And this new copy of American Gods I received (in trade, not as an Xmas present) is signed by Neil Gaiman himself, from when he was in Winnipeg last month. I don’t have to get my 1st edition all banged up rereading it. So that’s cool.

But yes, American Gods is a great story. I’ve heard that there are people who don’t like it, and I honestly can’t understand why. I mean, I can understand the fact that some people don’t like beautiful wonderful things and would prefer to live in gray boxes without feeling or thinking about anything, but I don’t understand why someone would be like that. No accounting for taste I suppose.

that was a long goddamned day

I’ve been reading 2666 but because it’s divided into five parts, I’ve been breaking it up with other (lighter) books in between. (I owe you teeming handfuls a review of American Gods; it’s coming.) Right now I’m reading The City and the City and I just love it. It’s about a crime that happens in a city where there’s another city right there sharing the same streets but they’re in different countries and in each city you aren’t allowed to see (or interact with) the things that are happening in the other. Things aren’t invisible; you are not allowed to see them. If you look at someone/thing in the other city too closely you’ve broken the rules and the all-powerful group that deals with Breaches comes and takes you away. Possibly to kill you, but I’m not done the book yet (I’ll review it for reals when I am).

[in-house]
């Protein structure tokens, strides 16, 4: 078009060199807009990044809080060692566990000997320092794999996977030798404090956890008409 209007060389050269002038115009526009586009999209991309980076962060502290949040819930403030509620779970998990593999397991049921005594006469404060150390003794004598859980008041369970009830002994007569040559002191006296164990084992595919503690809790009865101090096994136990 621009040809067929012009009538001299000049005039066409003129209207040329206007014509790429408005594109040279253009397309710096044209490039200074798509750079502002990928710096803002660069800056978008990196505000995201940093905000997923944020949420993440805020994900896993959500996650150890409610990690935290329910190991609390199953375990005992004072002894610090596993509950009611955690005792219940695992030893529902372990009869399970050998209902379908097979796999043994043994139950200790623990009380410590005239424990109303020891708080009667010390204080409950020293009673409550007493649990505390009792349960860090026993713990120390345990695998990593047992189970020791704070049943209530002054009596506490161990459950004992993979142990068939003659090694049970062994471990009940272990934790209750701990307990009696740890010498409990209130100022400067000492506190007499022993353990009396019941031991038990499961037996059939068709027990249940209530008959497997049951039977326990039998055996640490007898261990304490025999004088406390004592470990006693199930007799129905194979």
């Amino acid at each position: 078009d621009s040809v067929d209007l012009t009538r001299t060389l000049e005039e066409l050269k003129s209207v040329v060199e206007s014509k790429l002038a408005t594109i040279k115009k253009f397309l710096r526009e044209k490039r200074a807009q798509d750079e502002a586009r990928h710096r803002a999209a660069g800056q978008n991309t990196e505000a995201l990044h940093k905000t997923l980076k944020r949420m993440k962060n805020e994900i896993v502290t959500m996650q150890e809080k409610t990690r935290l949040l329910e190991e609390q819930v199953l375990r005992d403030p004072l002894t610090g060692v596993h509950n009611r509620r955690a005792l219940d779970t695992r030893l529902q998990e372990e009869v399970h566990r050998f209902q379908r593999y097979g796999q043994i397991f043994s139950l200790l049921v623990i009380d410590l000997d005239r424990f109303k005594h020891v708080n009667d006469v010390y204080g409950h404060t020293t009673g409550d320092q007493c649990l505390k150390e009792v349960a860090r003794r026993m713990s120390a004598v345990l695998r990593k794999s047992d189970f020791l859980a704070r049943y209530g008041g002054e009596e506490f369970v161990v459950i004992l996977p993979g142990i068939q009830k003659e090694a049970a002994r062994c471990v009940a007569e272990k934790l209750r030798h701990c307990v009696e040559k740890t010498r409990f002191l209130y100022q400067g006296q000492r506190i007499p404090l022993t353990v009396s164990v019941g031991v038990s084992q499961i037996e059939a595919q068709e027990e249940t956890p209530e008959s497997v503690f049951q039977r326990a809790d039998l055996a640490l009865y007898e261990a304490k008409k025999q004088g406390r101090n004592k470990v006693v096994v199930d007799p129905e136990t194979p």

This organization, Breach, is so powerful they could act with utter impunity, but if it’s not an emergency they have to follow the rules and be asked to handle things. I like this common idea of powerful entities having rules to follow. Vampires can’t cross running water. Police need a warrant. Breach must be asked. But. I don’t care about the little guy breaking the rules. In fact, I expect it, and get sort of sad when the powerless person doesn’t try doing something other than follow the rules. I’m having a weird time with how few people agitate against Breach in The City and the City. There are some, but I keep on wanting to shout at everyone, “You can see things! You shouldn’t have to unsee them!” But it’s a book and the characters (thus far) are well enmeshed in their setting.

A lot of fiction I read deals with the individual and celebrates the individual, especially in the face of power. For example, there’s an article I linked to a long time back about Murakami always wanting to be on the side of the egg not the wall, and you know how I feel about Murakami stories. Yesterday I watched a National Film Board movie from the 60’s called “Ladies and Gentlemen, Mr. Leonard Cohen.” He was all young and bright-eyed. In one bit Pierre Berton is trying to get young Leonard Cohen to say what he stands for, what great idea drives him, what issue burns in his soul. And Leonard Cohen says, “No idea; I just check if I’m in a state of grace.” His companion explains that Leonard Cohen is talking about the task of the individual to live one’s own life, but Leonard Cohen is sort of dismissive. I like that.

Of course, it’s easy to “identify” with the powerless when you’re a white guy with a beard and a Mac.